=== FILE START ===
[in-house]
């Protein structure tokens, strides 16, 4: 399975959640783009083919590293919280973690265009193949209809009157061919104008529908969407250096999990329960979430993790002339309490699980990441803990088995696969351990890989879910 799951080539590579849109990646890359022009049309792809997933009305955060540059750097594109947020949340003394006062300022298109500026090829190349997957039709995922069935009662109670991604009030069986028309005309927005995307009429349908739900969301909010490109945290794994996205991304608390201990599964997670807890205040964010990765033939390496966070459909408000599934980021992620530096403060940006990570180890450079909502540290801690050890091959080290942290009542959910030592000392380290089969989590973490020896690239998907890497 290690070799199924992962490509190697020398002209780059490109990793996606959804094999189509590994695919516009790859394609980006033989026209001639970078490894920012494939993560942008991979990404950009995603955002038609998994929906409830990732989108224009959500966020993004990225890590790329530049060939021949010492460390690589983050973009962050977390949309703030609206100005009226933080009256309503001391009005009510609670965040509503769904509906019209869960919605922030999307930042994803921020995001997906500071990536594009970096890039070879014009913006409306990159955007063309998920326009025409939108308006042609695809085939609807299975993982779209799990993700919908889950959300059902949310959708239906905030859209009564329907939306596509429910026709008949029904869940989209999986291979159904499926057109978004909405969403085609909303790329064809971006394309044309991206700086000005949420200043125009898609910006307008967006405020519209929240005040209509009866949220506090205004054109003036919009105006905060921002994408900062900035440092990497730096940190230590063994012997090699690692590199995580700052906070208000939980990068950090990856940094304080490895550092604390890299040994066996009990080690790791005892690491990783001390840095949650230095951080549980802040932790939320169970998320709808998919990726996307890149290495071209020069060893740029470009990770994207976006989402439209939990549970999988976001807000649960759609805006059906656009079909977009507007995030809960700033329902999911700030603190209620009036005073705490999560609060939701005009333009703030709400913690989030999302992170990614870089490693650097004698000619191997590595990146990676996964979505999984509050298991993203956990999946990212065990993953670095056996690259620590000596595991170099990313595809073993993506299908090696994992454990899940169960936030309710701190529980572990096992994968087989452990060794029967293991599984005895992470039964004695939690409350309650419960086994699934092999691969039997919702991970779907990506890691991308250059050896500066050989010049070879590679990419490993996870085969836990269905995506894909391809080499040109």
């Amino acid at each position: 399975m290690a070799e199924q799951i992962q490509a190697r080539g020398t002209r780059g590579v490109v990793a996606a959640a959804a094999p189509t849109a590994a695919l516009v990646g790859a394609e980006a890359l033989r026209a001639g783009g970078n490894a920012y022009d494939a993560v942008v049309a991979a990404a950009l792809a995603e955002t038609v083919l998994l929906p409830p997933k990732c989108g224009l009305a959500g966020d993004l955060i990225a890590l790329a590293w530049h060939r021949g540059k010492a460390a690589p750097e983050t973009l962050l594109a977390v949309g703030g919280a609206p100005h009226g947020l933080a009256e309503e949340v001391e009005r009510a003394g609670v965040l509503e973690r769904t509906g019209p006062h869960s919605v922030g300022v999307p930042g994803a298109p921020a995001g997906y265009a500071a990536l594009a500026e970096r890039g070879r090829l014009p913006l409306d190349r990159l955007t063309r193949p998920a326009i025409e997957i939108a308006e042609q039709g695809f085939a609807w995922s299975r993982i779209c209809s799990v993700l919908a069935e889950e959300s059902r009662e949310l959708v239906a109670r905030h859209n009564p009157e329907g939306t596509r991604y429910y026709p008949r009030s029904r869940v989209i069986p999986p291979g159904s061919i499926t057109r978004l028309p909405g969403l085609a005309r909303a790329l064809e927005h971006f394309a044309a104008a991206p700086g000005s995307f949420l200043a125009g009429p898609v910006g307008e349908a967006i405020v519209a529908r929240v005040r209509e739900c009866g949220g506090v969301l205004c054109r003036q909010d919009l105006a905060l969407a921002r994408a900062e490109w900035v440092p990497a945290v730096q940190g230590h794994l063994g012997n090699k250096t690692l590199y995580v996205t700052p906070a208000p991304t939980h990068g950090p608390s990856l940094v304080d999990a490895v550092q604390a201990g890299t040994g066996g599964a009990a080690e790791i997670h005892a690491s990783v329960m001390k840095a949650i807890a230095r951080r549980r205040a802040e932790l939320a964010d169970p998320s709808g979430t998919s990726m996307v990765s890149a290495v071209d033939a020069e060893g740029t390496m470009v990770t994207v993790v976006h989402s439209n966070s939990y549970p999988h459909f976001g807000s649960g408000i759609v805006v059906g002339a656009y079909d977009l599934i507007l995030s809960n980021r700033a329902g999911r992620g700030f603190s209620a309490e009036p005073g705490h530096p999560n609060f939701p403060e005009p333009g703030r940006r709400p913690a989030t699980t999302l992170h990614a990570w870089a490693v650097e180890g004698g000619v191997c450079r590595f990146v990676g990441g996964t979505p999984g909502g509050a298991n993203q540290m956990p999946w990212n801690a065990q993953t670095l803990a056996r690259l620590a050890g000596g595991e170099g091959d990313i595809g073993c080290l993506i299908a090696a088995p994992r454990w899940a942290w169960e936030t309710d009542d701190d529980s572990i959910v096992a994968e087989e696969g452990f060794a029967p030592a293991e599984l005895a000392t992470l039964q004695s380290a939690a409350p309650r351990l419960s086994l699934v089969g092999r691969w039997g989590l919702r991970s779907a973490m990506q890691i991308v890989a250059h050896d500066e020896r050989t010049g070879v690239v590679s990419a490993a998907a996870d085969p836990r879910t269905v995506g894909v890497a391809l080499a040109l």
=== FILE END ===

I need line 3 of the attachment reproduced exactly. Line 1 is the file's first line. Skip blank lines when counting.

């Amino acid at each position: 399975m290690a070799e199924q799951i992962q490509a190697r080539g020398t002209r780059g590579v490109v990793a996606a959640a959804a094999p189509t849109a590994a695919l516009v990646g790859a394609e980006a890359l033989r026209a001639g783009g970078n490894a920012y022009d494939a993560v942008v049309a991979a990404a950009l792809a995603e955002t038609v083919l998994l929906p409830p997933k990732c989108g224009l009305a959500g966020d993004l955060i990225a890590l790329a590293w530049h060939r021949g540059k010492a460390a690589p750097e983050t973009l962050l594109a977390v949309g703030g919280a609206p100005h009226g947020l933080a009256e309503e949340v001391e009005r009510a003394g609670v965040l509503e973690r769904t509906g019209p006062h869960s919605v922030g300022v999307p930042g994803a298109p921020a995001g997906y265009a500071a990536l594009a500026e970096r890039g070879r090829l014009p913006l409306d190349r990159l955007t063309r193949p998920a326009i025409e997957i939108a308006e042609q039709g695809f085939a609807w995922s299975r993982i779209c209809s799990v993700l919908a069935e889950e959300s059902r009662e949310l959708v239906a109670r905030h859209n009564p009157e329907g939306t596509r991604y429910y026709p008949r009030s029904r869940v989209i069986p999986p291979g159904s061919i499926t057109r978004l028309p909405g969403l085609a005309r909303a790329l064809e927005h971006f394309a044309a104008a991206p700086g000005s995307f949420l200043a125009g009429p898609v910006g307008e349908a967006i405020v519209a529908r929240v005040r209509e739900c009866g949220g506090v969301l205004c054109r003036q909010d919009l105006a905060l969407a921002r994408a900062e490109w900035v440092p990497a945290v730096q940190g230590h794994l063994g012997n090699k250096t690692l590199y995580v996205t700052p906070a208000p991304t939980h990068g950090p608390s990856l940094v304080d999990a490895v550092q604390a201990g890299t040994g066996g599964a009990a080690e790791i997670h005892a690491s990783v329960m001390k840095a949650i807890a230095r951080r549980r205040a802040e932790l939320a964010d169970p998320s709808g979430t998919s990726m996307v990765s890149a290495v071209d033939a020069e060893g740029t390496m470009v990770t994207v993790v976006h989402s439209n966070s939990y549970p999988h459909f976001g807000s649960g408000i759609v805006v059906g002339a656009y079909d977009l599934i507007l995030s809960n980021r700033a329902g999911r992620g700030f603190s209620a309490e009036p005073g705490h530096p999560n609060f939701p403060e005009p333009g703030r940006r709400p913690a989030t699980t999302l992170h990614a990570w870089a490693v650097e180890g004698g000619v191997c450079r590595f990146v990676g990441g996964t979505p999984g909502g509050a298991n993203q540290m956990p999946w990212n801690a065990q993953t670095l803990a056996r690259l620590a050890g000596g595991e170099g091959d990313i595809g073993c080290l993506i299908a090696a088995p994992r454990w899940a942290w169960e936030t309710d009542d701190d529980s572990i959910v096992a994968e087989e696969g452990f060794a029967p030592a293991e599984l005895a000392t992470l039964q004695s380290a939690a409350p309650r351990l419960s086994l699934v089969g092999r691969w039997g989590l919702r991970s779907a973490m990506q890691i991308v890989a250059h050896d500066e020896r050989t010049g070879v690239v590679s990419a490993a998907a996870d085969p836990r879910t269905v995506g894909v890497a391809l080499a040109l």